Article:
Updated from 5:42 p.m. EST
grew its first-quarter profit but said an inventory buildup hurt new bookings, a development bound to weigh on revenue in the quarter now under way.
Though the news follows a host of similar reports from the company's peers, Maxim shares still lost some ground in postclose trading, falling 64 cents, or 1.5%, to $43.57. In regular trading, the stock finished up 22 cents, or 0.5%, $44.21.
In the first quarter of fiscal 2005, the Sunnyvale, Calif.-based analog chipmaker posted net income of $144.5 million, or 42 cents a share, up from $87.4 million, or 25 cents, a year ago.
Sales totaled $435.1 million, up 40.3% from last year's level and 3.4% above the prior quarter.
Sales came in a tad light of the consensus estimate for $454 million, but earnings were in line with expectations, according to Thomson First Call estimates.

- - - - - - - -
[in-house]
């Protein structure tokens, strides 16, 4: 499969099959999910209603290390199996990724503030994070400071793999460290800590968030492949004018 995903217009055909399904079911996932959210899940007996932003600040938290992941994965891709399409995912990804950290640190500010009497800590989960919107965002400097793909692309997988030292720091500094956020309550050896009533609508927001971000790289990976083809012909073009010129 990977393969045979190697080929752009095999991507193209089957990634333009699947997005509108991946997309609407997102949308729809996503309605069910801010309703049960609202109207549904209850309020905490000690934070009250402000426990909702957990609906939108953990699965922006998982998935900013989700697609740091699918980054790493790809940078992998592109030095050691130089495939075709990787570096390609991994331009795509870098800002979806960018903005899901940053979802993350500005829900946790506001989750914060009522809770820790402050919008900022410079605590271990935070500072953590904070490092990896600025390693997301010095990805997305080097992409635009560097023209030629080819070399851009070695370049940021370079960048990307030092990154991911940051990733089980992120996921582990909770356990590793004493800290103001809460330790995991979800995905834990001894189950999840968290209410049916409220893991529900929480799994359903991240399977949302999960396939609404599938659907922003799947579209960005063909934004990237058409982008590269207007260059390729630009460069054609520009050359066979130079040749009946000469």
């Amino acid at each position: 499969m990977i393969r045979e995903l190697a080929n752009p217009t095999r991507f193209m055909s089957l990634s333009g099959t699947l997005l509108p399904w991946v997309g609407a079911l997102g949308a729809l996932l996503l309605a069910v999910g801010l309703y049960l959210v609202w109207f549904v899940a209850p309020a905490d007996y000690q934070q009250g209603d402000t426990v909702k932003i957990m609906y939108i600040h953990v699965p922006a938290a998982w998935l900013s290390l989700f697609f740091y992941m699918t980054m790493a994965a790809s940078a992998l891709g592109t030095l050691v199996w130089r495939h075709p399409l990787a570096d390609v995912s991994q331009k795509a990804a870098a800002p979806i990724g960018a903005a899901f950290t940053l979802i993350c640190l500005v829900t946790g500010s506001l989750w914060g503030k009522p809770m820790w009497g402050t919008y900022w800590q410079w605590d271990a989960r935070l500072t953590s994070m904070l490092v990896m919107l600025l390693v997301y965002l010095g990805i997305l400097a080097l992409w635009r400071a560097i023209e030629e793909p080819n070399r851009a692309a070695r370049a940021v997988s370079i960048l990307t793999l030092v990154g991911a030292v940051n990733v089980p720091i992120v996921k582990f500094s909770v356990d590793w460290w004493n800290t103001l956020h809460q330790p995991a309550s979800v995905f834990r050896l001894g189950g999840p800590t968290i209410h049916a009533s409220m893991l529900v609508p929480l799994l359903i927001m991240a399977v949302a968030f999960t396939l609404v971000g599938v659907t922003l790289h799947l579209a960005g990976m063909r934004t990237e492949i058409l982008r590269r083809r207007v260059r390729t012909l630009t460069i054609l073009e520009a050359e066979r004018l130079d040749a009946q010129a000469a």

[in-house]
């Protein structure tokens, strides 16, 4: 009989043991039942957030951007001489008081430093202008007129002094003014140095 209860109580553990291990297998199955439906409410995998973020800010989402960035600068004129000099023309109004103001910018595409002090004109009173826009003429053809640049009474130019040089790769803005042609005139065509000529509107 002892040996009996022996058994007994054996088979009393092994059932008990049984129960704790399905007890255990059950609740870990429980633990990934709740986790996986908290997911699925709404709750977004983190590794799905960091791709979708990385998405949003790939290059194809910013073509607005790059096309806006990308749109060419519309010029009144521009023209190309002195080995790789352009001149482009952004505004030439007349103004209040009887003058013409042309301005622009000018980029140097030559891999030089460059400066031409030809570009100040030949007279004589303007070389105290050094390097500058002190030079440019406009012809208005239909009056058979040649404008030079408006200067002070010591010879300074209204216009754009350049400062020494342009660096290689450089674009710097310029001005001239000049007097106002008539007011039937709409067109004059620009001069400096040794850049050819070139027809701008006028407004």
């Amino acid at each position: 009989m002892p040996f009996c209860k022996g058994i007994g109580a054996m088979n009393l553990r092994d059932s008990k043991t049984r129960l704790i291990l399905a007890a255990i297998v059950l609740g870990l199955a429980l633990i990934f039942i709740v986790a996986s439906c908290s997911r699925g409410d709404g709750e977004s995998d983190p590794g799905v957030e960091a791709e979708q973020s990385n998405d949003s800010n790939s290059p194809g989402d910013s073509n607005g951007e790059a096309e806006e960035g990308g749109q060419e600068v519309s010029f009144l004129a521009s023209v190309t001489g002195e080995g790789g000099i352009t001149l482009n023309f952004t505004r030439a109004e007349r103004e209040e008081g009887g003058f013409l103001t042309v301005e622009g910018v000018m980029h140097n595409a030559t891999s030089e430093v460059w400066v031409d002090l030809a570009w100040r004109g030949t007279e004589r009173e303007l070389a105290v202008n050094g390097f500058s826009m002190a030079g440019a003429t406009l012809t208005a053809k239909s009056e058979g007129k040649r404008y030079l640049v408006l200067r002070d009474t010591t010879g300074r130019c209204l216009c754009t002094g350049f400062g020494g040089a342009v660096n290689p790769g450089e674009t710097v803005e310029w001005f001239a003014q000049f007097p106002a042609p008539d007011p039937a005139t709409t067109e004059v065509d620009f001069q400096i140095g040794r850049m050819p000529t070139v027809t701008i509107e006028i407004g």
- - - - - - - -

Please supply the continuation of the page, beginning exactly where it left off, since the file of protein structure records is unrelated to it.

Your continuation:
Gross margin stood at 72.4%, up from 70.2% in the prior quarter.
First-quarter net bookings fell to $377 million, sharply below the prior quarter's order level of $535 million.
Lower bookings signal that Maxim's customers are trying to work down the same nasty inventory buildup cited by virtually every other semiconductor company this earnings season.
In fiscal 2004 Maxim booked about $250 million more in orders than its customers actually consumed, the company said. As a result, executives were expecting to see bookings decline while the stockpiles are winnowed down.
"We believe that the fiscal 2004 third- and fourth-quarter booking levels reflected a desire by many customers to avoid supply-chain disruptions in a longer-lead-time environment," said CEO Jack Gifford in a statement. "Now that lead times are shortening, customers appear to be reverting to more of a 'just in time' approach to order placement."
In a post-close conference call, the company guided for net revenues and earnings in the second quarter to be "slightly above" first-quarter levels.
Analysts were expecting the company to deliver earnings of 44 cents a share on $471 million in revenue for the quarter ending in December.